A detailed record of China’s doping abuse is close to being published. This is making the Chinese government uneasy.
Ten years ago, Chinese doctor Xue Yinxian made her name the enemy of the state by exposing China’s systematic doping practices. Holding elite roles with Chinese national teams in the 1970s, Xue had to seek asylum in Germany after saying that more than 10,000 Chinese athletes were forced to take drugs that would temporarily boost their performance.
Now living in exile, she is prepared to release a book on China’s state-sponsored doping secret between the 1980s and 1990s. The Chinese government is not going to sit idly by.
In February, her son Yang Weidong told Radio Free Asia that his brother in Shanghai was threatened with home seizure.
Yang 杨 said, “The state security police are threatening my brother via a friend of his and want him to act as a go-between to persuade my mother not to publish, on pain of him having his home confiscated.”
So, what’s in the book?
For some background, Xue Yinxian is the first generation of sports physicians after the establishment of the China Communist Party. Serving as the national team doctor for China, she was dismissed after refusing to administer doping to an athlete before the 1988 Seoul Olympics.
The book “China’s doping” is an archive of Xue’s working diary that spanned 36 years, from 1963 to 1998. It conveys six volumes and around 1,200 pictures.
According to Yang, his mother’s diary recorded athletes’ side effects after taking prohibited substances. The most detailed record is the national gymnastics team. Particularly, the journal brought attention to the conductor behind the drug abuse, the Chinese Communist Party.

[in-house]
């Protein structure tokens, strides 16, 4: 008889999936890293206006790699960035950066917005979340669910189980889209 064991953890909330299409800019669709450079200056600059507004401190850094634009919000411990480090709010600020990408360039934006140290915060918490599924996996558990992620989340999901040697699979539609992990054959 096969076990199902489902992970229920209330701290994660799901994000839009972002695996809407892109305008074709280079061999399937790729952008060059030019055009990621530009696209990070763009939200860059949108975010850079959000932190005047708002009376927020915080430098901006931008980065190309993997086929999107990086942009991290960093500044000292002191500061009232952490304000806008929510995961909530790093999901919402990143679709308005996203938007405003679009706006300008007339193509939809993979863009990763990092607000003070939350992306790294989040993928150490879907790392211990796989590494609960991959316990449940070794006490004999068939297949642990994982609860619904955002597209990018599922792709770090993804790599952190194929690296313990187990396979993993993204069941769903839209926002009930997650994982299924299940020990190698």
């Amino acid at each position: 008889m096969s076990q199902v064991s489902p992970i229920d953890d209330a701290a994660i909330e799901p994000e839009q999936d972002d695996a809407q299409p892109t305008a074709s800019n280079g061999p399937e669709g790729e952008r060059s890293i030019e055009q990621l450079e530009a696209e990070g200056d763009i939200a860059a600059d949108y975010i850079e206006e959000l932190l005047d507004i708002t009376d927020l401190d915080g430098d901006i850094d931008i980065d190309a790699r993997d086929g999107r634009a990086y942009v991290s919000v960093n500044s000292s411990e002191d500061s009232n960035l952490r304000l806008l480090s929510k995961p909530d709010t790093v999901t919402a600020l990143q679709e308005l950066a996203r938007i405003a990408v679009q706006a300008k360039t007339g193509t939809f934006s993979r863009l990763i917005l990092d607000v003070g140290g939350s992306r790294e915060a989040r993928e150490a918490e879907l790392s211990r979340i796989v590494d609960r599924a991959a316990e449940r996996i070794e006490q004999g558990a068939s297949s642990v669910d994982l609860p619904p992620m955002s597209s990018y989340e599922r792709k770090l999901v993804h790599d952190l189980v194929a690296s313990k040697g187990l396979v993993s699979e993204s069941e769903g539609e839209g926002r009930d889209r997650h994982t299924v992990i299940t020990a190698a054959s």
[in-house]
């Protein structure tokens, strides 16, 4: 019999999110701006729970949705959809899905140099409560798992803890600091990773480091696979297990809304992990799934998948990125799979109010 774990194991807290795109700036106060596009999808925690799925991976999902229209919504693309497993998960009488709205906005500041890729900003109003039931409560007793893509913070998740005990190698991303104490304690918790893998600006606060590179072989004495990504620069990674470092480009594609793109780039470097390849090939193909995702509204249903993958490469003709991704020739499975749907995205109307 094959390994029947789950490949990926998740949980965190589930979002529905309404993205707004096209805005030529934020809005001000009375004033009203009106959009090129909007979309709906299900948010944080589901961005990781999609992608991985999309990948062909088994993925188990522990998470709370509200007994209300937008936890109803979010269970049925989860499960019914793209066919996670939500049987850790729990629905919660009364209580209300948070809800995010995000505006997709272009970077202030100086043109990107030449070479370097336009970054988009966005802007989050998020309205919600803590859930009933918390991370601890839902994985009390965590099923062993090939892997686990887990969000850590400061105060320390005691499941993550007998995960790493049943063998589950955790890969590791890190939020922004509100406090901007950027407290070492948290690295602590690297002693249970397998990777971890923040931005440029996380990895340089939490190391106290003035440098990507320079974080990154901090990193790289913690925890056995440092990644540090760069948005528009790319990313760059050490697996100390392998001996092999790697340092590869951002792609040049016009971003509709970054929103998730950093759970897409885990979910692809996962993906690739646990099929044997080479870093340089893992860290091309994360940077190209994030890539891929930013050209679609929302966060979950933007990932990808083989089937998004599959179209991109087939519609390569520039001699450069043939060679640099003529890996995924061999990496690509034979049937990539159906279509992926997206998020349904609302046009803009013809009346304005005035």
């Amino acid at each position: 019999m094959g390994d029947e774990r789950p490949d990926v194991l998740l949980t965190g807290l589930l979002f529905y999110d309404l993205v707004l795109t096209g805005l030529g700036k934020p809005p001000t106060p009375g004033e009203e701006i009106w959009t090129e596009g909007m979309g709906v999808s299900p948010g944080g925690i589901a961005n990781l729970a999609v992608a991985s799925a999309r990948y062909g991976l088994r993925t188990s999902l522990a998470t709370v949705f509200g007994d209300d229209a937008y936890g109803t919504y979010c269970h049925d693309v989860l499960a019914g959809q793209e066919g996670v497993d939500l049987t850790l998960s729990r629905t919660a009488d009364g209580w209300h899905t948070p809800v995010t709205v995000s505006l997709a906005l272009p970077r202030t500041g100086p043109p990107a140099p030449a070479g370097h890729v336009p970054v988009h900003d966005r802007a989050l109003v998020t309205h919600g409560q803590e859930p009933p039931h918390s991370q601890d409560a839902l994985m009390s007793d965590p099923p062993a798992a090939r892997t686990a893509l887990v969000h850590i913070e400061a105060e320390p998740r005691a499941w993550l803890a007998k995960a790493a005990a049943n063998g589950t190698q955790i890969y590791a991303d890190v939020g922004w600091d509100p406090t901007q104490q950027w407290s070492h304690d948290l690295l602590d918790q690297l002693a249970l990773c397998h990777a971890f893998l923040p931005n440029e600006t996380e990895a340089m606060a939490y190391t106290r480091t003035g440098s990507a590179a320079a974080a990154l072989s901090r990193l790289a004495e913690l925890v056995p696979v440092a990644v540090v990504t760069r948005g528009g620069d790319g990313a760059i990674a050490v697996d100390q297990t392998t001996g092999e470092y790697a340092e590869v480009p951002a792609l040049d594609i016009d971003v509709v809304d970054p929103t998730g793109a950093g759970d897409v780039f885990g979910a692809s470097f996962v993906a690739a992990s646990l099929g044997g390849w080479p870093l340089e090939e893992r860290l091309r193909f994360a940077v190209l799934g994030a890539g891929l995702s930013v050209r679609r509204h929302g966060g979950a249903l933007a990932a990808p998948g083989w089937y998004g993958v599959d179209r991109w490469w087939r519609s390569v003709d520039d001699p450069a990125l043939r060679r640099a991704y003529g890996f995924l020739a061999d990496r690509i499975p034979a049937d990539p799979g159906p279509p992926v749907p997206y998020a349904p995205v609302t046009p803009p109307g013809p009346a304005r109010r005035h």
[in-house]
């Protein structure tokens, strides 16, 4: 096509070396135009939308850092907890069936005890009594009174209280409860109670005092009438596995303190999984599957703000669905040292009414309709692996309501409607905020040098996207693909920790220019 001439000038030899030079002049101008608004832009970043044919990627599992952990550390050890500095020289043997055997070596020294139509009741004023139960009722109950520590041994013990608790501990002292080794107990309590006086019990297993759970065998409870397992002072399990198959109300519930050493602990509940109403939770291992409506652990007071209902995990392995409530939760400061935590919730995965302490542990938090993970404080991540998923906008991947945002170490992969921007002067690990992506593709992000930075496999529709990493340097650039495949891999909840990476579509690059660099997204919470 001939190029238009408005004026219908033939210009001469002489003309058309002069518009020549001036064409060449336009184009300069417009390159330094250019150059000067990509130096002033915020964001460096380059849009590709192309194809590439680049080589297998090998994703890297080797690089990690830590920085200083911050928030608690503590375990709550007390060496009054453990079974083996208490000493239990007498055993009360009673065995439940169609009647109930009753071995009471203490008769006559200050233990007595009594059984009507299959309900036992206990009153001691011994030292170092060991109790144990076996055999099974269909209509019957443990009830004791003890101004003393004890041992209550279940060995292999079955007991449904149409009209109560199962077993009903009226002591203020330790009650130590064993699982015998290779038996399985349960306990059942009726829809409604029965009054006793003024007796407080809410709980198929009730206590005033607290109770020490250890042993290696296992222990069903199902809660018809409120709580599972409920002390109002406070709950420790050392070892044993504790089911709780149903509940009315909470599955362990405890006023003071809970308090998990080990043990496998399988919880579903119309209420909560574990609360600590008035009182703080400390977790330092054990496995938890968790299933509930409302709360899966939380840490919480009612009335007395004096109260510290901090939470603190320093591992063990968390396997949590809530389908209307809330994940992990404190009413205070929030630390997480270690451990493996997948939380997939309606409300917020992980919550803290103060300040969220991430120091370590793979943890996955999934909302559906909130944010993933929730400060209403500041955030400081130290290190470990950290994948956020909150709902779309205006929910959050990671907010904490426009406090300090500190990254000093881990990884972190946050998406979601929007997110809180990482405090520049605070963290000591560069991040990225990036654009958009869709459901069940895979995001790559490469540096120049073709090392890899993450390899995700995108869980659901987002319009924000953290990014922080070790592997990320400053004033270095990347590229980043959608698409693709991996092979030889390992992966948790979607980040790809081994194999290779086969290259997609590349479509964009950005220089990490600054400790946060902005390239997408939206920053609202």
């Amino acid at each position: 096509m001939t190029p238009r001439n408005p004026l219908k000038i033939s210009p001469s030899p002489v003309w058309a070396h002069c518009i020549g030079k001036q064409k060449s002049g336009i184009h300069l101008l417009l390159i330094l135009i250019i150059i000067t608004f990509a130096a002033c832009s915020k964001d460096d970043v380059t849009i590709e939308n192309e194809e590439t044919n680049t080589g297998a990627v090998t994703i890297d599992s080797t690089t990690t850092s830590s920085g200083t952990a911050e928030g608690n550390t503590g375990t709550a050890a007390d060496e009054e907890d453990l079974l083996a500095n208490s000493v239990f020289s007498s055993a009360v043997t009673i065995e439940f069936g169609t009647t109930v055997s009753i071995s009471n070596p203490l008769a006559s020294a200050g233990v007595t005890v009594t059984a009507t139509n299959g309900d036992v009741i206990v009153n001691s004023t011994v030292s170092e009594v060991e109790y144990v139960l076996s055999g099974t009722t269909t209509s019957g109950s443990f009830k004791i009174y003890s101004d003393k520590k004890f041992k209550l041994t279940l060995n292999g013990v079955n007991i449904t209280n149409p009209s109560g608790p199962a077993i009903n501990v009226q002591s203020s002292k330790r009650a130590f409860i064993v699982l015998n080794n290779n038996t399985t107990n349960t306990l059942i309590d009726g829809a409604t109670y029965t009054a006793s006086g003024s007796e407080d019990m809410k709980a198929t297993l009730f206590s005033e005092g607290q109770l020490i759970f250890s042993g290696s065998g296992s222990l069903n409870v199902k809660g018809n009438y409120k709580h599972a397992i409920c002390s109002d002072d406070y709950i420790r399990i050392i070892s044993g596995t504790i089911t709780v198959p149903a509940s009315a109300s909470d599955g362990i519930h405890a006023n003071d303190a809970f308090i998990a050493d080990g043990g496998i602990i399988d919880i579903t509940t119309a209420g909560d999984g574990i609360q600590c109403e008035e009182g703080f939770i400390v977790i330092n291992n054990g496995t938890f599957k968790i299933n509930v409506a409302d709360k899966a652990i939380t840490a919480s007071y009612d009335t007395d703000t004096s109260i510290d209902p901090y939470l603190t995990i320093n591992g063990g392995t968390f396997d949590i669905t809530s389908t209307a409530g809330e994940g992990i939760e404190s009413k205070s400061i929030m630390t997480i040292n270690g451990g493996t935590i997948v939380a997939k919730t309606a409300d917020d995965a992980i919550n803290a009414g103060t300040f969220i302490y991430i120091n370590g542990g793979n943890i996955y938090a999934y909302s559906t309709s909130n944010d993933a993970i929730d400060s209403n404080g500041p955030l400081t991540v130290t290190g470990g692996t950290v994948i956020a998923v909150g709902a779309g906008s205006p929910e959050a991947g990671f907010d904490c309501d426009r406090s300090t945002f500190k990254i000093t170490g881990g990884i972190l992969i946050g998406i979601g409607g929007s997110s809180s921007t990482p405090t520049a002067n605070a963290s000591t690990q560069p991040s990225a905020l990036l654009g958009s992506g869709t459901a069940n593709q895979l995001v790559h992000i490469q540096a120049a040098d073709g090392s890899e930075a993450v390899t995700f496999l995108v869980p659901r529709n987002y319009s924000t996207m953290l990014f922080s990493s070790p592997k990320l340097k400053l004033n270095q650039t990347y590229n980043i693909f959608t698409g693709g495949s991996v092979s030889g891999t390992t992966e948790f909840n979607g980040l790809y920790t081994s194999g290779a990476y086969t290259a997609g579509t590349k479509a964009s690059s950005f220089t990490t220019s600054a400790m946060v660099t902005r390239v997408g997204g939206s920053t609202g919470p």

Yang said, “People worldwide are watching this book to see how China stole the gold medal. It hurts the whole world, and people are willing to participate in the grand party of the Olympics. It (the CCP) has changed the whole nature of this.”
More than just exposing the dark side of China’s sports achievement, the book wanted to warn that tampering with enhancement drugs might bring more severe consequences than just false glory.
Yang said, “We just said very kindly that after taking this medicine, you might get cancer in the future. It is best to participate in competitions as real humans for your health.”
Unfortunately, the athletes who accepted the drugs some 20 or 30 years ago are now in leadership positions. Yang believed the book would hurt their interests.
Yang and Xue are changing to a new location as they are determined to bring the book to the public. Yang said the German authority is assisting with the process.
The first volume of China’s Doping will be released by the end of this year.